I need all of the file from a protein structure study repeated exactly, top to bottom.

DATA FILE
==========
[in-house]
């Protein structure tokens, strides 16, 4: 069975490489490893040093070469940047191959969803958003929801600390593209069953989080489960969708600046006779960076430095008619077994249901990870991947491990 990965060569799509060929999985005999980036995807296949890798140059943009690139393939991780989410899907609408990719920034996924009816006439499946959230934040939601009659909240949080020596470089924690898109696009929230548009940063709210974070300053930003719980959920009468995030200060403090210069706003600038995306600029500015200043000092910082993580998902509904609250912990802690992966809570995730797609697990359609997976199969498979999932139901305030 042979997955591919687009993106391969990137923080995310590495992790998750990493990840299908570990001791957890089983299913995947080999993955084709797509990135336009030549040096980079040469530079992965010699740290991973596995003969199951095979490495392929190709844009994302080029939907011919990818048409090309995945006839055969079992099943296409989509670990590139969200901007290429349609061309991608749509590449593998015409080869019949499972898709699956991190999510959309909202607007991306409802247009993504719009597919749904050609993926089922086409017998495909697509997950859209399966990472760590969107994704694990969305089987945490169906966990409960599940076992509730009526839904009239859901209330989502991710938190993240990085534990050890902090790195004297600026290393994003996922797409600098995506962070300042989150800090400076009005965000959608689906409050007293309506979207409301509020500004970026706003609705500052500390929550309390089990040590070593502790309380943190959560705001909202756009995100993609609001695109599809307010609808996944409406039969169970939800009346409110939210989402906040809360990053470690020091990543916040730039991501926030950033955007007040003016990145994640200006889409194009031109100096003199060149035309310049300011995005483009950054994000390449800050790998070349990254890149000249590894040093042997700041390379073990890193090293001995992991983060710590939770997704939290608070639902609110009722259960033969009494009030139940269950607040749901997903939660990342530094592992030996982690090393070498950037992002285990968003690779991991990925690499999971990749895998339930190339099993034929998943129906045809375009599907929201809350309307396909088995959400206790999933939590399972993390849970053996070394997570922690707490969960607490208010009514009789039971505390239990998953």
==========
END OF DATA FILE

[in-house]
């Protein structure tokens, strides 16, 4: 069975490489490893040093070469940047191959969803958003929801600390593209069953989080489960969708600046006779960076430095008619077994249901990870991947491990 990965060569799509060929999985005999980036995807296949890798140059943009690139393939991780989410899907609408990719920034996924009816006439499946959230934040939601009659909240949080020596470089924690898109696009929230548009940063709210974070300053930003719980959920009468995030200060403090210069706003600038995306600029500015200043000092910082993580998902509904609250912990802690992966809570995730797609697990359609997976199969498979999932139901305030 042979997955591919687009993106391969990137923080995310590495992790998750990493990840299908570990001791957890089983299913995947080999993955084709797509990135336009030549040096980079040469530079992965010699740290991973596995003969199951095979490495392929190709844009994302080029939907011919990818048409090309995945006839055969079992099943296409989509670990590139969200901007290429349609061309991608749509590449593998015409080869019949499972898709699956991190999510959309909202607007991306409802247009993504719009597919749904050609993926089922086409017998495909697509997950859209399966990472760590969107994704694990969305089987945490169906966990409960599940076992509730009526839904009239859901209330989502991710938190993240990085534990050890902090790195004297600026290393994003996922797409600098995506962070300042989150800090400076009005965000959608689906409050007293309506979207409301509020500004970026706003609705500052500390929550309390089990040590070593502790309380943190959560705001909202756009995100993609609001695109599809307010609808996944409406039969169970939800009346409110939210989402906040809360990053470690020091990543916040730039991501926030950033955007007040003016990145994640200006889409194009031109100096003199060149035309310049300011995005483009950054994000390449800050790998070349990254890149000249590894040093042997700041390379073990890193090293001995992991983060710590939770997704939290608070639902609110009722259960033969009494009030139940269950607040749901997903939660990342530094592992030996982690090393070498950037992002285990968003690779991991990925690499999971990749895998339930190339099993034929998943129906045809375009599907929201809350309307396909088995959400206790999933939590399972993390849970053996070394997570922690707490969960607490208010009514009789039971505390239990998953």